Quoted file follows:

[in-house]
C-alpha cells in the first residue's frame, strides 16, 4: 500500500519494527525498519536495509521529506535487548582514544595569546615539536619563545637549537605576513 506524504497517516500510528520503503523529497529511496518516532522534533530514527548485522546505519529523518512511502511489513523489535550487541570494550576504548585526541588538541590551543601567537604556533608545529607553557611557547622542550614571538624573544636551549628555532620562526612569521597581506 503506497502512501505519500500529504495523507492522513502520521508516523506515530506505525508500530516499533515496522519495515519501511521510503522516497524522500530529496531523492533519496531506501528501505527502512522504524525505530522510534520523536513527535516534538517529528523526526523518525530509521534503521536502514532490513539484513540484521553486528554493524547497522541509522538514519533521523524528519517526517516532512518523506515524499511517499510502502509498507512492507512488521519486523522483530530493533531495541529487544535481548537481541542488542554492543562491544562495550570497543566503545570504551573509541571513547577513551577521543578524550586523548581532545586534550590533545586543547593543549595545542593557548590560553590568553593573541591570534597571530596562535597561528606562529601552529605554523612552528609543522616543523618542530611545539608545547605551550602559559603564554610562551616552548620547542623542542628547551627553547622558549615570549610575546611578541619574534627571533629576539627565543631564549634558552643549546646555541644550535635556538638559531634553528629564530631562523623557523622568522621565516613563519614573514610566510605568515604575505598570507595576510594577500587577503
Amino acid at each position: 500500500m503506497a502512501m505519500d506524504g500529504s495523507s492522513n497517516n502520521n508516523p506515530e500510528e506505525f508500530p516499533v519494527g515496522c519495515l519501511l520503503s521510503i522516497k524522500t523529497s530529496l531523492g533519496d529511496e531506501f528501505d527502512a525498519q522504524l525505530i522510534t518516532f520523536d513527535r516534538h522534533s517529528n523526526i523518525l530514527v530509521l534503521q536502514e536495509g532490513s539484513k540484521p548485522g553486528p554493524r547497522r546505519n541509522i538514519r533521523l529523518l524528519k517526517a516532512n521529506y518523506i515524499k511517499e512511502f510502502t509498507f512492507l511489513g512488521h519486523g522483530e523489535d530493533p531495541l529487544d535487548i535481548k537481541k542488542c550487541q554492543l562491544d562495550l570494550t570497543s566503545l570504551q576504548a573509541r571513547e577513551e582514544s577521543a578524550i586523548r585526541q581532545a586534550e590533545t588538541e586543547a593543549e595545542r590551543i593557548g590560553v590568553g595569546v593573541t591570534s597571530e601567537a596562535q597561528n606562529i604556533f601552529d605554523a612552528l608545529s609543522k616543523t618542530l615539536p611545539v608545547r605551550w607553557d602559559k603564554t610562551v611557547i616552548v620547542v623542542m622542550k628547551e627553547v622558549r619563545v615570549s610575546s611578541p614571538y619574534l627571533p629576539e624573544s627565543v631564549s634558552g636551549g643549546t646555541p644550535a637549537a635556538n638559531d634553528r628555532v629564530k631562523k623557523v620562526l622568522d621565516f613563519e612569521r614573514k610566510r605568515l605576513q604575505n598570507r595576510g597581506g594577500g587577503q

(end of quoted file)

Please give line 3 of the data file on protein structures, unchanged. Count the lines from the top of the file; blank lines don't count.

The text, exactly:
Amino acid at each position: 500500500m503506497a502512501m505519500d506524504g500529504s495523507s492522513n497517516n502520521n508516523p506515530e500510528e506505525f508500530p516499533v519494527g515496522c519495515l519501511l520503503s521510503i522516497k524522500t523529497s530529496l531523492g533519496d529511496e531506501f528501505d527502512a525498519q522504524l525505530i522510534t518516532f520523536d513527535r516534538h522534533s517529528n523526526i523518525l530514527v530509521l534503521q536502514e536495509g532490513s539484513k540484521p548485522g553486528p554493524r547497522r546505519n541509522i538514519r533521523l529523518l524528519k517526517a516532512n521529506y518523506i515524499k511517499e512511502f510502502t509498507f512492507l511489513g512488521h519486523g522483530e523489535d530493533p531495541l529487544d535487548i535481548k537481541k542488542c550487541q554492543l562491544d562495550l570494550t570497543s566503545l570504551q576504548a573509541r571513547e577513551e582514544s577521543a578524550i586523548r585526541q581532545a586534550e590533545t588538541e586543547a593543549e595545542r590551543i593557548g590560553v590568553g595569546v593573541t591570534s597571530e601567537a596562535q597561528n606562529i604556533f601552529d605554523a612552528l608545529s609543522k616543523t618542530l615539536p611545539v608545547r605551550w607553557d602559559k603564554t610562551v611557547i616552548v620547542v623542542m622542550k628547551e627553547v622558549r619563545v615570549s610575546s611578541p614571538y619574534l627571533p629576539e624573544s627565543v631564549s634558552g636551549g643549546t646555541p644550535a637549537a635556538n638559531d634553528r628555532v629564530k631562523k623557523v620562526l622568522d621565516f613563519e612569521r614573514k610566510r605568515l605576513q604575505n598570507r595576510g597581506g594577500g587577503q